- Then it errored .On checking the logs again we saw it reported it could not copy to http://127.0.0.1 – No idea why it looking for localhost! Interestingly if we tried to publish back to another site URL on the non-patched server it work! Very strange
- On a whim I repeated this whole process but using Access 2013 RC, and strangely it worked
So I now had my Access Services site re-published and fully working on a patched farm. That was all a bit too complex for my tastes
[Also see http://blogs.blackmarble.co.uk/blogs/rfennell/post/2013/01/22/More-on-HDD2-boot-problems-with-my-Crucial-M4-mSATA.aspx]
I have just reinstalled Windows 8 (again) on my Lenovo W520. This time it was because I moved to a Crucial m4 256Gb 2.5” internal SSD as my primary disk. There is a special slot for this type of drive under the keyboard, so I could also keep my 750Gb Hybrid SATA drive to be used for storing virtual machines.
I had initially planned to backup/restore my previous installation using IMAGEX as I had all I needed in my PC, but after two days of fiddling I had got nowhere, the problems being
- The IMAGEX from my hybrid drive to an external disk (only 150Gb of data after I had moved out all my virtual PCs) took well over 10 hours. I thought this was due to using an old USB1 (maybe it was a USB2 at a push) disk caddy, but it was just as slow with a ESata. The restore from the same hardware only too an hour or so. One suggest made that I did not try was to enable compression in the image, as this would reduce the bandwidth on the disk connection, it is not as if my i& CPU could not handle the compression load.
- When the images restored, we had to fiddle with Bcdedit to get the PC to boot
- Eventually the Windows 8 SSD based image came up, you could open the login page with no issues but got no cursor for a long time, it it was sloooow to do anything – I have no idea why.
So in the end I gave up, and installed anew, including Visual Studio and Office it took about 30-45 minutes. There were still a couple of gotcha’s though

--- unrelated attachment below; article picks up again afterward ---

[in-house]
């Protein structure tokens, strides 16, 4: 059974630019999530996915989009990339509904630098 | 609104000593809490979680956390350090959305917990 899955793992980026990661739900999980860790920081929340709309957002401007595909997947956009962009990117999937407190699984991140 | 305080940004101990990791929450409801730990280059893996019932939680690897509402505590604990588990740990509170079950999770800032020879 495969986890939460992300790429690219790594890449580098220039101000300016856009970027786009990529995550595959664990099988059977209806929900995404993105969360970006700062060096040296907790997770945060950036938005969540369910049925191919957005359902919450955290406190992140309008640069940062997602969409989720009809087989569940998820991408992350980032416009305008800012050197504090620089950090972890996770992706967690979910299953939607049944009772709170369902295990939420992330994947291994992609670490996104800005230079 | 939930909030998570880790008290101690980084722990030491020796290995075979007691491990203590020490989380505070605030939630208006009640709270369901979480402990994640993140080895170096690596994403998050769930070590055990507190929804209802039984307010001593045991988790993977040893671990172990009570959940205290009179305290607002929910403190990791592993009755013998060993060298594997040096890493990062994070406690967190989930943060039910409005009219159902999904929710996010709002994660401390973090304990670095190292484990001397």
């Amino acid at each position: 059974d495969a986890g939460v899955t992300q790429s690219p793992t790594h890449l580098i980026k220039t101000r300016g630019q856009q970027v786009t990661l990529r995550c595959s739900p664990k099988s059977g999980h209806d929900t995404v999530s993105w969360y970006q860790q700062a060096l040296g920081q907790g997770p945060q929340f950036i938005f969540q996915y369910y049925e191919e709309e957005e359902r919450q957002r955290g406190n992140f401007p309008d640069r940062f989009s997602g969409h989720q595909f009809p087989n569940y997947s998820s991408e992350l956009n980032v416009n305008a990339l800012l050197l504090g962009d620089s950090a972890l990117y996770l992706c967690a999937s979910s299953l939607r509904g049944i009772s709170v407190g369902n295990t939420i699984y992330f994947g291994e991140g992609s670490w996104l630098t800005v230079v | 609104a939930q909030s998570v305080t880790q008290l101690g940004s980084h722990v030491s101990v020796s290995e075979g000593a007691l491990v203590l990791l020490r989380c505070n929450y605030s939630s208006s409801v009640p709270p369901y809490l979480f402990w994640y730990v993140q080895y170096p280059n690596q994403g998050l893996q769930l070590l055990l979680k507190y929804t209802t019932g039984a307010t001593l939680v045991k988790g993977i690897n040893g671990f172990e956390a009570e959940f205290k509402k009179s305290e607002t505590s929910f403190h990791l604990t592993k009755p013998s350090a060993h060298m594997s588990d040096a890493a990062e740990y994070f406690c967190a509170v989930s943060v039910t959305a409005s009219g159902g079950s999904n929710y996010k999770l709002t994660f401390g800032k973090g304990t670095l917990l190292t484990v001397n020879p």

- I still had to enable the Nvidia Optumus graphics mode in BIOS, thus enabling both the Intel and Nvidia graphics sub systems. I usually only run on the discrete NVidia one as this does not get confused by projects. if you don’t enable the Intel based one then the Windows 8 install hangs after installing drivers and before the reboot that then allows you to login and choose colours etc. As soon as this stage is passed you can switch back to discrete graphics as you wish. I assume the Windows 8 media is missing some NVidia bits that it find after this first reboot or via WIndows Update.
- Windows 8 is still missing a couple of drivers for the Ricoh card reader and Power management, but these are both released on the http://support.lenovo.com/en_US/ site. You do have to download these manually and install them. All the other Lenovo drivers (including updated audio I have mentioned before) come down from Windows update.
So the moral of the story is reinstall, don’t try to move disk images. Make sure your data is in SkyDrive, Dropbox, SharePoint, source control etc. so it is just applications you are missing which are quick to sort out. The only pain of a job I had was to sort out my podcasts, but even that was not too bad
I seem to have been doing a lot of presenting lately, and the next few weeks are similarly busy. As a one-stop shop to plug them all, here is a list of upcoming events I will be presenting, co-presenting or supporting:
- VMUG Leeds, 25th October 2012
I am co-presenting with the marvellous Andy Fryer on a range of content around Windows Server 2012 and Hyper-V. It’s the first time I’ve attended a VMUG so I’m looking forward to it!
- Windows 8 IT Pro Camp Leeds, 13th November 2012